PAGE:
MY roommate has a bumper sticker on her wall. "I used to be apathetic, but now I just don't care," it says. Not only has this malaise hit Harvard, but it seems to be endemic around the country as well.
The common theme that ran through the recent campaign for Undergraduate Council Chairman was that the Council has to start taking a stand on tough issues. Kenneth E. Lee '89 claimed during a debate last week that the student government has to do more than make decisions on milk in the dining halls.
But on important issues such as finals clubs, the council has refused to take a strong stance on either side. Its schizophrenia is apparent--while it has refused to condemn the clubs or ask that they admit women, the council has twice voted to give funds to Lisa Schkolnick '88 for her lawsuit against the Fly Club. This inability to follow a consistent policy shows, more than anything else, a general, debilitating moral lethargy.
American society as a whole seems unable or unwilling to make hard decisions on pressing moral dilemmas. We live in a complex society and many controversial issues confront us every day. But instead of choosing to help in a real and meaningful way, we throw up our hands in despair and do nothing at all.
Witness New York City Mayor Ed Koch's remarks to the press about the problem of begging in urban America. He said that instead of giving to beggars on the street, people should donate to their favorite charity. He was, legitimately enough, trying to protect people from being swindled. But by telling people to close their hearts and minds to the needy, Koch is providing us with an excuse to stand aside while the poor and homeless starve.
What is the cause of this new callousness? Perhaps the fault lies with the media. By watching so many disturbing images of catastrophe and disaster, we have become a hardened nation. Our minds have been over-saturated with images of man's savageness.
In the sixties, Eddie Adams photographed Nguyen Ngoc Loan as he pulled a trigger inches from a Vietcong prisoner's head. Images of war's ravages in the Middle East, the deadly effects of the Union Carbide gas leak in Bhopal, India, and the Challenger explosion have all been presented to the public eye. Our heart strings have been pulled, but our limits may have been reached. Larry Burrows, a war photographer who covered the Vietnam War, said it best: "What's the hardest thing of all? It's to keep feeling. Yet if you feel too much... you'd crack."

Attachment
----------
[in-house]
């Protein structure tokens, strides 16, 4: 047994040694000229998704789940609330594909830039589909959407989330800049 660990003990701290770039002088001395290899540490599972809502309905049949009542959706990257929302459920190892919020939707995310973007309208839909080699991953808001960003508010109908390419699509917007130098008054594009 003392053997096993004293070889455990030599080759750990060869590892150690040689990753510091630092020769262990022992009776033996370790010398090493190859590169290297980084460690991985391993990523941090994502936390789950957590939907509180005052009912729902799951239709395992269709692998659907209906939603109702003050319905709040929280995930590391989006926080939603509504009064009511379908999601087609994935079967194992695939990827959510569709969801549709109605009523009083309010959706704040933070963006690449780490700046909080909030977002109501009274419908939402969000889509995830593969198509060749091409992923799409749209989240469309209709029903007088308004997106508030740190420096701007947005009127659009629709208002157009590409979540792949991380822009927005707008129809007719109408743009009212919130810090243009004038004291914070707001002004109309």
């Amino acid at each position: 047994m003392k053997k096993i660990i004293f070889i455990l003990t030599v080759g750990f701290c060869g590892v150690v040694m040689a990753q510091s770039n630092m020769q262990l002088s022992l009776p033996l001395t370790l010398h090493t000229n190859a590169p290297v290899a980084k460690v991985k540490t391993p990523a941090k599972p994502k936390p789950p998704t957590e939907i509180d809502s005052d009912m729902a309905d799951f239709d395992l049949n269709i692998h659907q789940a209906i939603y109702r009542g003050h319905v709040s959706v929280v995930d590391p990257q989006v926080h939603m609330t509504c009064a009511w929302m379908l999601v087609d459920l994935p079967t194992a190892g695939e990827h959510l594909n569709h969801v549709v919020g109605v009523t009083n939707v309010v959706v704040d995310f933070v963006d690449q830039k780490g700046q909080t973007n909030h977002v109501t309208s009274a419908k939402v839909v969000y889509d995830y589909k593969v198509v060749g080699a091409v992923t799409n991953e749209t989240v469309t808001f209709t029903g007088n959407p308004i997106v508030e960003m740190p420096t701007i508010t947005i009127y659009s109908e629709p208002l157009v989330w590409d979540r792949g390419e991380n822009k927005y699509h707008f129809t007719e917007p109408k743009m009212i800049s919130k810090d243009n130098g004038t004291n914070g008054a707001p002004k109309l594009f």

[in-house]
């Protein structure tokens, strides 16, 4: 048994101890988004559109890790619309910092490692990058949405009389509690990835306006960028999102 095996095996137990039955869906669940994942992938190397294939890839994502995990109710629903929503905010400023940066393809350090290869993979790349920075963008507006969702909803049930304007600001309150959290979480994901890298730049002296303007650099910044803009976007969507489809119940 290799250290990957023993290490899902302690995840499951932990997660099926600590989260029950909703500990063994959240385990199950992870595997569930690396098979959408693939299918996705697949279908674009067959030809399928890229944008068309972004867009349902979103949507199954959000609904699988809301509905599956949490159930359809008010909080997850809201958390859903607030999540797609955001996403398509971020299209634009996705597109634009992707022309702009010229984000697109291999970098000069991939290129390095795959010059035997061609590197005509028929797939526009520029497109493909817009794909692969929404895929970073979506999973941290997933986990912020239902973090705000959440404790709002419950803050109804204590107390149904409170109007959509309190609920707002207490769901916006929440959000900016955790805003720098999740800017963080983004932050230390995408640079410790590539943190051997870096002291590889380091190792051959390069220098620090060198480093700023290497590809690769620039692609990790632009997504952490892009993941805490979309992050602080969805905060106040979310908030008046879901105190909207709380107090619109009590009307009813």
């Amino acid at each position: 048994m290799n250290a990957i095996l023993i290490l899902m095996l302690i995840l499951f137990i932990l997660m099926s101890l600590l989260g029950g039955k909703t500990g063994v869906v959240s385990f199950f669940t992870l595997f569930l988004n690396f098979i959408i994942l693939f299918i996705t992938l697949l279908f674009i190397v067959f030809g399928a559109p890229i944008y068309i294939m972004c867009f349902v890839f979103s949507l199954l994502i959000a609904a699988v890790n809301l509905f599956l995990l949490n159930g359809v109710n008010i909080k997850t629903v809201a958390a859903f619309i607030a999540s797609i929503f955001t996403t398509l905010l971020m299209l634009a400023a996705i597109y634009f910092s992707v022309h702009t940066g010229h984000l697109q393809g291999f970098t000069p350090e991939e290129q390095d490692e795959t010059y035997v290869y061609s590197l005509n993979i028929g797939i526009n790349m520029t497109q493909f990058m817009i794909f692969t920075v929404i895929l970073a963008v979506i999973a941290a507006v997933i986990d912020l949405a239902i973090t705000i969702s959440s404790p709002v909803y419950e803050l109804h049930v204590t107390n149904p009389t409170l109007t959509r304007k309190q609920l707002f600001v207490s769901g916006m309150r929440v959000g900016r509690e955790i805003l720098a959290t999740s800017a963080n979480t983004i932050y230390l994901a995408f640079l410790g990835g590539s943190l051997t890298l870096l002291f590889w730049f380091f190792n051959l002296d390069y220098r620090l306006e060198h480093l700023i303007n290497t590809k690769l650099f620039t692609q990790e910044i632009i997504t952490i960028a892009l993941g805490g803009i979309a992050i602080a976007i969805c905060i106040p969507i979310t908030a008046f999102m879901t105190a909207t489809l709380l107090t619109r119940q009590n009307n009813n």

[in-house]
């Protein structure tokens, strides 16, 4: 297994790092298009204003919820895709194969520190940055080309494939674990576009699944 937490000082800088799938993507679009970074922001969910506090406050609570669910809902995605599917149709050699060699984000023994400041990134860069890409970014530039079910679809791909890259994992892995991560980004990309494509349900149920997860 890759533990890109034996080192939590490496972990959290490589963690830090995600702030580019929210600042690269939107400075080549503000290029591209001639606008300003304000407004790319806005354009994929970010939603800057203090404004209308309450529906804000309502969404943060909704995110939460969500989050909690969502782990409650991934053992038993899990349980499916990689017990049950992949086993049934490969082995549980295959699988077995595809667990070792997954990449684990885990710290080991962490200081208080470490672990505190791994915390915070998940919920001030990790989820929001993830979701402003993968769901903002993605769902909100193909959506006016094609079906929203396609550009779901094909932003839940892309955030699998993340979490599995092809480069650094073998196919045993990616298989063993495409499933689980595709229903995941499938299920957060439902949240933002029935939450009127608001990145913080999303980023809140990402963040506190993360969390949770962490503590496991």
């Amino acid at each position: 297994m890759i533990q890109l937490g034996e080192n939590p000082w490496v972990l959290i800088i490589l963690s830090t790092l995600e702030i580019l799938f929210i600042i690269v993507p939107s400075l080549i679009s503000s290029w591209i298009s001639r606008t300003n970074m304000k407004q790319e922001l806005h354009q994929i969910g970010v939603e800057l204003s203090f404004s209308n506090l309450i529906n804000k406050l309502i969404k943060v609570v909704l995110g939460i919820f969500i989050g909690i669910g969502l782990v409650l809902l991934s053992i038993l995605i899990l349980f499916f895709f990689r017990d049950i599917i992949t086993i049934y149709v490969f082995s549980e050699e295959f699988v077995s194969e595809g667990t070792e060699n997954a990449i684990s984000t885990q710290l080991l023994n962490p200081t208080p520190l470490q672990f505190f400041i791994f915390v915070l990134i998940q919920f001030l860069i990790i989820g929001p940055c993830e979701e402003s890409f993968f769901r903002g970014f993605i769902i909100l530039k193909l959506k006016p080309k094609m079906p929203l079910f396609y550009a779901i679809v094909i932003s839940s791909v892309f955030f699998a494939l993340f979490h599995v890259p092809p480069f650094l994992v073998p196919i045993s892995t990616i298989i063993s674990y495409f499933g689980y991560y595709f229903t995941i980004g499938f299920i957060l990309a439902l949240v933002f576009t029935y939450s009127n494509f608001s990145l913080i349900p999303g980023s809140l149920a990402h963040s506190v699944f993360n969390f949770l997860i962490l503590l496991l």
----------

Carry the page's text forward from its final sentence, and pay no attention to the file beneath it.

THE power of the media is immense. Yet it is disturbing to think that the press has the power to manipulate our personal moral consciousnesses. A few years ago, the news broadcasts were filled with haunting clips of sick, starving Ethiopians. The outpouring of aid at the time was tremendous, mostly due to the massive amounts of publicity the famine received.
But later, when drought and famine were again ravaging this small African country, the aid was not nearly as generous nor as widespread. The only difference was that the second time, famine was not a "hot" news item and received almost no media attention. It's hard to decide where the fault lies, with the media for being too worried about attracting readers with hot news, or with society for not being consistent in its attention.
The current generation has not had, as previous generations had, a collective experience that molds the public spirit. The Depression in the '30s, WW II in the '40s. Vietnam and the civil rights movements in the '60s, all have contributed to national bonding of the type that can only result from a baptism by fire.
The late seventies and eighties have not seen the emergence of a situation which demands a demonstration of moral strength, which unites everyone with a sense of pride, strength, or even outrage. Our generation has never confronted a reality harsher than Reaganism. We no longer have that common depth of emotion that used to shake up and move the world. Vice President George Bush claims we have to focus on values. I claim we have to rediscover our national feeling, and our collective moral conscious.